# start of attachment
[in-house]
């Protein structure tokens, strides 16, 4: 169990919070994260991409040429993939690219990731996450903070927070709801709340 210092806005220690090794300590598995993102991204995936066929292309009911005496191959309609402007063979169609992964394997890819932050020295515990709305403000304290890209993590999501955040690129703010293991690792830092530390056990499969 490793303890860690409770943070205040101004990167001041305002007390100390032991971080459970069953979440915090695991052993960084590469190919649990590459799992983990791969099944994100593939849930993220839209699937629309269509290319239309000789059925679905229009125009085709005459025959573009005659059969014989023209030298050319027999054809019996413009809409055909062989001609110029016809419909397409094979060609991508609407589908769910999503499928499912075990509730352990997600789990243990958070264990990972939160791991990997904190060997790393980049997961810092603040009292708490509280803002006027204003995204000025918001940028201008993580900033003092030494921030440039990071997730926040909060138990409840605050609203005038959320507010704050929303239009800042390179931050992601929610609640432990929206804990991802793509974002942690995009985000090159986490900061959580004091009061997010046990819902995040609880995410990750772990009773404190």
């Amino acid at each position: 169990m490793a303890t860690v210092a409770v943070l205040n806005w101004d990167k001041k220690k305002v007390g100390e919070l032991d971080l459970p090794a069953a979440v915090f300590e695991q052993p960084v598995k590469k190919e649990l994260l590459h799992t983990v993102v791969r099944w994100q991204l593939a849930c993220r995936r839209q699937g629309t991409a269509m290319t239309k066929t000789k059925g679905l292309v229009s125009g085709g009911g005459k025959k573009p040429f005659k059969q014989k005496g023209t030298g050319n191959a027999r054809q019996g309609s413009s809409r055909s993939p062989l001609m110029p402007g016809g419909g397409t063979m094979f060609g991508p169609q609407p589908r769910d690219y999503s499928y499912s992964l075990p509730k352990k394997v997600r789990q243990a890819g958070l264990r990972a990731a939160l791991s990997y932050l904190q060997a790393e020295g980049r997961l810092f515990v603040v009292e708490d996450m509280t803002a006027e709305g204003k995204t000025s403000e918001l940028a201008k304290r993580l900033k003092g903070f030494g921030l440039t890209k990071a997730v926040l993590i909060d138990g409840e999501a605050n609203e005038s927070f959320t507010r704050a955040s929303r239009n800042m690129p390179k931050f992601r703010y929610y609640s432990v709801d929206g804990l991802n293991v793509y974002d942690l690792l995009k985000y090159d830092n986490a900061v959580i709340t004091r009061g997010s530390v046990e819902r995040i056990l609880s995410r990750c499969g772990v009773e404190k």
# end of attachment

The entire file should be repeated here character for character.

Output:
[in-house]
């Protein structure tokens, strides 16, 4: 169990919070994260991409040429993939690219990731996450903070927070709801709340 210092806005220690090794300590598995993102991204995936066929292309009911005496191959309609402007063979169609992964394997890819932050020295515990709305403000304290890209993590999501955040690129703010293991690792830092530390056990499969 490793303890860690409770943070205040101004990167001041305002007390100390032991971080459970069953979440915090695991052993960084590469190919649990590459799992983990791969099944994100593939849930993220839209699937629309269509290319239309000789059925679905229009125009085709005459025959573009005659059969014989023209030298050319027999054809019996413009809409055909062989001609110029016809419909397409094979060609991508609407589908769910999503499928499912075990509730352990997600789990243990958070264990990972939160791991990997904190060997790393980049997961810092603040009292708490509280803002006027204003995204000025918001940028201008993580900033003092030494921030440039990071997730926040909060138990409840605050609203005038959320507010704050929303239009800042390179931050992601929610609640432990929206804990991802793509974002942690995009985000090159986490900061959580004091009061997010046990819902995040609880995410990750772990009773404190």
């Amino acid at each position: 169990m490793a303890t860690v210092a409770v943070l205040n806005w101004d990167k001041k220690k305002v007390g100390e919070l032991d971080l459970p090794a069953a979440v915090f300590e695991q052993p960084v598995k590469k190919e649990l994260l590459h799992t983990v993102v791969r099944w994100q991204l593939a849930c993220r995936r839209q699937g629309t991409a269509m290319t239309k066929t000789k059925g679905l292309v229009s125009g085709g009911g005459k025959k573009p040429f005659k059969q014989k005496g023209t030298g050319n191959a027999r054809q019996g309609s413009s809409r055909s993939p062989l001609m110029p402007g016809g419909g397409t063979m094979f060609g991508p169609q609407p589908r769910d690219y999503s499928y499912s992964l075990p509730k352990k394997v997600r789990q243990a890819g958070l264990r990972a990731a939160l791991s990997y932050l904190q060997a790393e020295g980049r997961l810092f515990v603040v009292e708490d996450m509280t803002a006027e709305g204003k995204t000025s403000e918001l940028a201008k304290r993580l900033k003092g903070f030494g921030l440039t890209k990071a997730v926040l993590i909060d138990g409840e999501a605050n609203e005038s927070f959320t507010r704050a955040s929303r239009n800042m690129p390179k931050f992601r703010y929610y609640s432990v709801d929206g804990l991802n293991v793509y974002d942690l690792l995009k985000y090159d830092n986490a900061v959580i709340t004091r009061g997010s530390v046990e819902r995040i056990l609880s995410r990750c499969g772990v009773e404190k």